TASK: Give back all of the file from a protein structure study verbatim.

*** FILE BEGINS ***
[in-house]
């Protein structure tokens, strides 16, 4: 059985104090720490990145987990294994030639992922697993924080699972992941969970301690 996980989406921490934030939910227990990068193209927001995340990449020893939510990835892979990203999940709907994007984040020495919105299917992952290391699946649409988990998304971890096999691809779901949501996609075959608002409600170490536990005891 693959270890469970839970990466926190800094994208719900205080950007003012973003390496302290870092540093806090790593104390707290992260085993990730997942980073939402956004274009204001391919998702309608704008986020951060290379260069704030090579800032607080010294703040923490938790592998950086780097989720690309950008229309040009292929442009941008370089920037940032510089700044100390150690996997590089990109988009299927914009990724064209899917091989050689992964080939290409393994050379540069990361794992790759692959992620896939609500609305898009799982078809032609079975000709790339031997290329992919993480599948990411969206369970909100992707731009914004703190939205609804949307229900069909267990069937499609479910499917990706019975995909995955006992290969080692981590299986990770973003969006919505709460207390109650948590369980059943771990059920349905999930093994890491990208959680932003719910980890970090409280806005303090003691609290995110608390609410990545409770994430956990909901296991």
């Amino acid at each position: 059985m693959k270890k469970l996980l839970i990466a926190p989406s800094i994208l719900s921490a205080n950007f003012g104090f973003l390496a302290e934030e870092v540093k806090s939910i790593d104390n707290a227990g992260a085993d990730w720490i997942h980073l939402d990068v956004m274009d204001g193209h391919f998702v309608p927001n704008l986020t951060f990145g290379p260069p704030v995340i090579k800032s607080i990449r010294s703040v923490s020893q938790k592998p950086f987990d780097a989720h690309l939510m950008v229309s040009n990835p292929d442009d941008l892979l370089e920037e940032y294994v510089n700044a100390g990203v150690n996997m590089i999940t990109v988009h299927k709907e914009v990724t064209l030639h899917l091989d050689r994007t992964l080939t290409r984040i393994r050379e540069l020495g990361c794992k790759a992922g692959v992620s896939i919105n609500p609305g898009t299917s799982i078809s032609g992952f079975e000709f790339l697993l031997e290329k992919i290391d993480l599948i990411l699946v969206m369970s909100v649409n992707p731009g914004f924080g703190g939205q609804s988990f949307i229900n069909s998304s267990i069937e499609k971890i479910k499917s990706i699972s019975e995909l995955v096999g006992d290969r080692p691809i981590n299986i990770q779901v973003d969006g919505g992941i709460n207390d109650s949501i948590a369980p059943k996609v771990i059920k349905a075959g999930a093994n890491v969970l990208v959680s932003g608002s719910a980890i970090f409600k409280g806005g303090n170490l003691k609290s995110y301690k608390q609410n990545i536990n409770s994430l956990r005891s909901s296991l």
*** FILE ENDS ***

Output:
[in-house]
């Protein structure tokens, strides 16, 4: 059985104090720490990145987990294994030639992922697993924080699972992941969970301690 996980989406921490934030939910227990990068193209927001995340990449020893939510990835892979990203999940709907994007984040020495919105299917992952290391699946649409988990998304971890096999691809779901949501996609075959608002409600170490536990005891 693959270890469970839970990466926190800094994208719900205080950007003012973003390496302290870092540093806090790593104390707290992260085993990730997942980073939402956004274009204001391919998702309608704008986020951060290379260069704030090579800032607080010294703040923490938790592998950086780097989720690309950008229309040009292929442009941008370089920037940032510089700044100390150690996997590089990109988009299927914009990724064209899917091989050689992964080939290409393994050379540069990361794992790759692959992620896939609500609305898009799982078809032609079975000709790339031997290329992919993480599948990411969206369970909100992707731009914004703190939205609804949307229900069909267990069937499609479910499917990706019975995909995955006992290969080692981590299986990770973003969006919505709460207390109650948590369980059943771990059920349905999930093994890491990208959680932003719910980890970090409280806005303090003691609290995110608390609410990545409770994430956990909901296991």
């Amino acid at each position: 059985m693959k270890k469970l996980l839970i990466a926190p989406s800094i994208l719900s921490a205080n950007f003012g104090f973003l390496a302290e934030e870092v540093k806090s939910i790593d104390n707290a227990g992260a085993d990730w720490i997942h980073l939402d990068v956004m274009d204001g193209h391919f998702v309608p927001n704008l986020t951060f990145g290379p260069p704030v995340i090579k800032s607080i990449r010294s703040v923490s020893q938790k592998p950086f987990d780097a989720h690309l939510m950008v229309s040009n990835p292929d442009d941008l892979l370089e920037e940032y294994v510089n700044a100390g990203v150690n996997m590089i999940t990109v988009h299927k709907e914009v990724t064209l030639h899917l091989d050689r994007t992964l080939t290409r984040i393994r050379e540069l020495g990361c794992k790759a992922g692959v992620s896939i919105n609500p609305g898009t299917s799982i078809s032609g992952f079975e000709f790339l697993l031997e290329k992919i290391d993480l599948i990411l699946v969206m369970s909100v649409n992707p731009g914004f924080g703190g939205q609804s988990f949307i229900n069909s998304s267990i069937e499609k971890i479910k499917s990706i699972s019975e995909l995955v096999g006992d290969r080692p691809i981590n299986i990770q779901v973003d969006g919505g992941i709460n207390d109650s949501i948590a369980p059943k996609v771990i059920k349905a075959g999930a093994n890491v969970l990208v959680s932003g608002s719910a980890i970090f409600k409280g806005g303090n170490l003691k609290s995110y301690k608390q609410n990545i536990n409770s994430l956990r005891s909901s296991l």